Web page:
Congressional candidate Doug Collins likely will have to wait for equal time on WXKT-FM 103.7 until spring.
Cox Media Group, which owns the station, insists it is not required to offer Collins the same amount of time on the radio as Martha Zoller, his opponent in the race for the new 9th District seat in the U.S. House.
Zoller is host of a three-hour talk show on the station five days a week.
She and Collins were the first two candidates to declare their intentions to run for the seat, which is anchored in Hall County and includes all or part of 20 Northeast Georgia counties.
The state's new congressional maps await preclearance from the U.S. Department of Justice. A decision is expected today.
Jackson County Commission Chairman Hunter Bicknell and former Hall County Chamber of Commerce leader Clifton McDuffie also are in the race. Neither Bicknell nor McDuffie has made a public request for equal time on the station.
Scott Smith, general manager of WXKT, said the station plans to keep Zoller on the air for now.
"Rather than penalizing Ms. Zoller for her interest in representing the people of our state, we are allowing her to continue her employment at the present time," Smith wrote in an email to The Times.
The station manager said WXKT does not have to offer equal time to Zoller's opponents in the congressional race until she becomes a legally qualified candidate in the spring. She plans to leave the show at that point.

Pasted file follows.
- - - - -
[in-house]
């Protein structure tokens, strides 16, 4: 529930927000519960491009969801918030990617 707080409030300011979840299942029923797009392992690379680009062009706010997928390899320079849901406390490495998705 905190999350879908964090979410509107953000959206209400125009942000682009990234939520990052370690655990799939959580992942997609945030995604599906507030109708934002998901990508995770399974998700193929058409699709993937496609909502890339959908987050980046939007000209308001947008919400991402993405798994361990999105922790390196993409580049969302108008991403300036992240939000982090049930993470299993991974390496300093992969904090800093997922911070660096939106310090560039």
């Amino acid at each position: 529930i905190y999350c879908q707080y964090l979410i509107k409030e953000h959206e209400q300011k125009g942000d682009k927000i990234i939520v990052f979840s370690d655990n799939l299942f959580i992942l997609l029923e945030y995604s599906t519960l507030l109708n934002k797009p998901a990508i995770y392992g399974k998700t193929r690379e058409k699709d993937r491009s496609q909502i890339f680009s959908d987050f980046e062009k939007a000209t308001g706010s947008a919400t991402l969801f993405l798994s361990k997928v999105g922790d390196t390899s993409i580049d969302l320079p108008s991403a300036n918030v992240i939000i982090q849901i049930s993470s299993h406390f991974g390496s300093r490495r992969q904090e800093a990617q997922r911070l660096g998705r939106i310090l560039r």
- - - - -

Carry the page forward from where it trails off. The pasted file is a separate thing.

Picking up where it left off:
"We take our (Federal Communications Commission) responsibilities seriously and, of course, will comply with all FCC political candidate rules," Smith wrote.
Collins requested equal time on the station earlier this month in a letter to Cox Media Group President Doug Franklin.
Franklin's office has referred all questions on the matter to Smith.
Collins alleged in the Dec. 9 letter to Franklin that Zoller has "discussed her campaign on multiple occasions" during her morning talk show.
His campaign consultant, Chip Lake, said the campaign has not received a response from Cox Media. When reached for comment Thursday, he called the station's decision "disappointing," but said the campaign was not sure how it would respond.
Lake said the campaign worries about objective coverage by the Atlanta Journal-Constitution, also owned by Cox Media.
"Given the fact that Cox Media Group owns the largest daily newspaper in the state, we were optimistic that our request might be granted, given the circumstances," Lake said. "It is impossible to objectively cover this race if ... one of your colleagues is a candidate in the race."
Zoller's campaign staff maintain that she is careful to keep her candidacy separate from the talk show.
Zoller's campaign spokesman Ryan Mahoney issued a statement calling Collins' request a "desperate political stunt" by a "professional politician."
"Despite these typical political games, Doug Collins will not be the Grinch who steals anyone's Christmas," Mahoney said. "It is clear that Martha's continued employment is perfectly legal."